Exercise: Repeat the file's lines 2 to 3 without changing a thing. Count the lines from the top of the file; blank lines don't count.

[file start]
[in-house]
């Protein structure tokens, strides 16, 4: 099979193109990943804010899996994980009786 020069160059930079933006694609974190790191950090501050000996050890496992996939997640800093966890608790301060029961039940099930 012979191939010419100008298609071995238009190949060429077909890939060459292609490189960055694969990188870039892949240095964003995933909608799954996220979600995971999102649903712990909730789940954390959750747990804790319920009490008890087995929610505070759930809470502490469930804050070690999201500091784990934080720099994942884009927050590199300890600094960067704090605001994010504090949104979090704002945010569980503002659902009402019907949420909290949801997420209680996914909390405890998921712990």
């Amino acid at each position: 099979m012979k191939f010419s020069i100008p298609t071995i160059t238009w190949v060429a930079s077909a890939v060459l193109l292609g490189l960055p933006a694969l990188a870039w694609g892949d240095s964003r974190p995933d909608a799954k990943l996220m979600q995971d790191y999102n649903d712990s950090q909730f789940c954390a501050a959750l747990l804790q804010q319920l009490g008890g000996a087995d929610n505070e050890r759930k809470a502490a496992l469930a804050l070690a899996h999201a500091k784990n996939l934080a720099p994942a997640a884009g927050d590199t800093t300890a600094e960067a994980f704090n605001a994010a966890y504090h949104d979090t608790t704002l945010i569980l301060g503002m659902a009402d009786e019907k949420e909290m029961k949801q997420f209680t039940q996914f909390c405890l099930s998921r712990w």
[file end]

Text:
């Protein structure tokens, strides 16, 4: 099979193109990943804010899996994980009786 020069160059930079933006694609974190790191950090501050000996050890496992996939997640800093966890608790301060029961039940099930 012979191939010419100008298609071995238009190949060429077909890939060459292609490189960055694969990188870039892949240095964003995933909608799954996220979600995971999102649903712990909730789940954390959750747990804790319920009490008890087995929610505070759930809470502490469930804050070690999201500091784990934080720099994942884009927050590199300890600094960067704090605001994010504090949104979090704002945010569980503002659902009402019907949420909290949801997420209680996914909390405890998921712990």
């Amino acid at each position: 099979m012979k191939f010419s020069i100008p298609t071995i160059t238009w190949v060429a930079s077909a890939v060459l193109l292609g490189l960055p933006a694969l990188a870039w694609g892949d240095s964003r974190p995933d909608a799954k990943l996220m979600q995971d790191y999102n649903d712990s950090q909730f789940c954390a501050a959750l747990l804790q804010q319920l009490g008890g000996a087995d929610n505070e050890r759930k809470a502490a496992l469930a804050l070690a899996h999201a500091k784990n996939l934080a720099p994942a997640a884009g927050d590199t800093t300890a600094e960067a994980f704090n605001a994010a966890y504090h949104d979090t608790t704002l945010i569980l301060g503002m659902a009402d009786e019907k949420e909290m029961k949801q997420f209680t039940q996914f909390c405890l099930s998921r712990w």